But jumping from car to crotch-rocket to car again isn't the only move in Milo's repertoire, he's also able to perform dramatic gunplay and bouts of speed while occupying any vehicle. By hitting Up on the D-pad Milo's able to focus and strategically aim at opponents in front of him, picking off tires and making headshots. Conversely, tapping Down on the D-pad causes any vehicle to swing 180 degrees to accomplish the same focused shooting, and when the meter is depleted, the car reorients itself, turning back another 180 degrees. In each case, the moves are necessary in dispatching pursuers and living up to their purposes, but too many problems in the game's general setup dilute the mechanics' usefulness.
For the most part, driver AI is pretty competent and does well in following the scripted routes that it needs to adhere to, even if you pummel it to a back alley. What's overly frustrating and controller-throwing worthy, however, is the yo-yo driving that the AI is capable of. Whether it's during story missions or any of side objectives, it's possible to either get left in the dust by those your chasing, or have to play catch-up to a waiting target if you get stuck somewhere. In both cases, each problem isn't very forgiving: targets can accelerate and out-pace you even when you have similar or “faster” vehicles, or when you activate your boosting ability; and yielding targets will only hold up for so long.
Since completing driving missions is the main point of the game, having inconsistent and unfair AI makes missions exhausting and either too easy or unnecessarily repetitive due to ungracious checkpoints. Only adding to the frustration is unrelenting hordes of enemies who can catch you no matter how fast you go. Also, shooting out tires, or having your tires shot out, is evidently only a cool cosmetic effect since both you and your enemies can rally and survive on nothing but rims.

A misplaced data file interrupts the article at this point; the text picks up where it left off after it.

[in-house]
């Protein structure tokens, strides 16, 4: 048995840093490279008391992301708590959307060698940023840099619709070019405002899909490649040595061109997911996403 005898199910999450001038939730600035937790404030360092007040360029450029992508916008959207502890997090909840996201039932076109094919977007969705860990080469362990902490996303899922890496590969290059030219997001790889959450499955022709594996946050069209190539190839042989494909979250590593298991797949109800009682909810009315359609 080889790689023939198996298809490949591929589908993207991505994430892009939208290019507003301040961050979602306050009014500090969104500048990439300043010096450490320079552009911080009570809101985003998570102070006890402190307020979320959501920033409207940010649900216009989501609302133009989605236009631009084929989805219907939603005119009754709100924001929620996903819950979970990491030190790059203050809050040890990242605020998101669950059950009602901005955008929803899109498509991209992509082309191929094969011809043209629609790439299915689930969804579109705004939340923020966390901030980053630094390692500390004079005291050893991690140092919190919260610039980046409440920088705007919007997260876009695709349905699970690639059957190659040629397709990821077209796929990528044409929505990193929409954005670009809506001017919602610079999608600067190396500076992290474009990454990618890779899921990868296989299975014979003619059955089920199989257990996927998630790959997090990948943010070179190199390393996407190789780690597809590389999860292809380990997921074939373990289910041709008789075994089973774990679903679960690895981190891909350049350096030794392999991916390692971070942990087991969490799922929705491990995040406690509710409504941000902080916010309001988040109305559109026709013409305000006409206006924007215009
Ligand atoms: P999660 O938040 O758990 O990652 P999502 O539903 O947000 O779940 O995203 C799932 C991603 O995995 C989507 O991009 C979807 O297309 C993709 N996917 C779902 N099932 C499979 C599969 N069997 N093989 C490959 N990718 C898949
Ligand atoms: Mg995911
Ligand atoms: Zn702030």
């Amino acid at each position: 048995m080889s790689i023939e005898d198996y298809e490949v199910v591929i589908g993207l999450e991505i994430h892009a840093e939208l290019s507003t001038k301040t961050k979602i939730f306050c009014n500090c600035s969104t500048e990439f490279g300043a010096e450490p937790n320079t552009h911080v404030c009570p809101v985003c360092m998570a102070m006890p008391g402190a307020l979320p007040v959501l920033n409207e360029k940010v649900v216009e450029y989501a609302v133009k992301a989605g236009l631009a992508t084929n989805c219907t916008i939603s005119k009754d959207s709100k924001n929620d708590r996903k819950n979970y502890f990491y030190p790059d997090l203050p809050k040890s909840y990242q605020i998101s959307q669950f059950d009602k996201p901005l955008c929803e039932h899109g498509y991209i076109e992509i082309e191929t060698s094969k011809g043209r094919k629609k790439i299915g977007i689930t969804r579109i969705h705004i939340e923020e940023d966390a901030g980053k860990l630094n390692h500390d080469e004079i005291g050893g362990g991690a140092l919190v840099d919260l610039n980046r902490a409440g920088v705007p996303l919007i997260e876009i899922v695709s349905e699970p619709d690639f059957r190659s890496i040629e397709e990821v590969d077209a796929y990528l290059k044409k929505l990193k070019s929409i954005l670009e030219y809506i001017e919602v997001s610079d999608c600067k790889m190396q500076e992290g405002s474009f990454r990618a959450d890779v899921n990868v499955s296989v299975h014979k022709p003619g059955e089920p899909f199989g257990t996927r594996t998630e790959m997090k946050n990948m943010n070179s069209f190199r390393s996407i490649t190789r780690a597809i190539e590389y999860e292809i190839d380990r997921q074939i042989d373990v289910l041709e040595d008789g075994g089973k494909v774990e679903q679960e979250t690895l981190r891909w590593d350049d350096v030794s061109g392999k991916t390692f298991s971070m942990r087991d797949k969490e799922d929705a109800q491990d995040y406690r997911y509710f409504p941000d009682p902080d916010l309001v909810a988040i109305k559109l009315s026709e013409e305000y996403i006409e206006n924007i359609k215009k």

On the other hand, driving problems pale in comparison to weak shooter action and a sterile environment rash with technical issues. Every once-in-awhile, Milo will be sent into a bee's nest of gun-totting gang members, on foot. In these sections he's be able to counter with a handgun of unlimited ammo and a secondary weapon of choice, and though his adversaries are many, completing missions are easy. The ability to automatically lock onto targets combined with oblivious enemies makes for nothing more than griding with guns.
The open world is equally as disappointing as the gunfights. When put up against what Rockstar has done with the GTA series, Barcelona just feels dead. There are only a handful of different cars to drive, two of them being licensed by Opel and Pontiac, and only lite activity on the streets and sidewalks. There's little character to the digitized city or its inhabitants, and there's a curious omission of any sort of day-night or weather cycles.
Though the game runs relatively well, when it bugs out, it goes to the extreme. It may not be as graphically intense as the NYC recreation in GTA, but Barcelona is still subject to large amounts of pop-in the faster you drive. In fact, on one particular straightaway, we managed to outrun the objects loading on screen, causing us to fall into a void and reappear inside a building. Upon exiting the car we couldn't jump out of the glitch either, since Milo lacks the ability to go vertical while on-foot.
Ultimately, through tedium and repetition, it's possible to complete the game in a short time-frame. Though the voice-acting is well done by not only Diesel but the background cast as well, and the character animation is fairly strong—albeit glossy and connected to their clothing—Wheelman borders on acceptable from a technical standpoint. There is a guise of replayability with over 150 side missions, spread across seven disciplines (ranged from taking taxi fares to hijacking cars on the run) and that when done well apparently upgrade several skillsets, but the progress is only visible from a stats screen, and not in gameplay. Also, a single song from Cypress Hill and the menu music marks the only highpoints of an overall lackluster soundtrack.
Wheelman delivers in some entertaining driving-based action that tries extremely hard to capture any who lust for a Driver rebirth; however, there's just too much missing from the overall formula to make it an engrossing offering.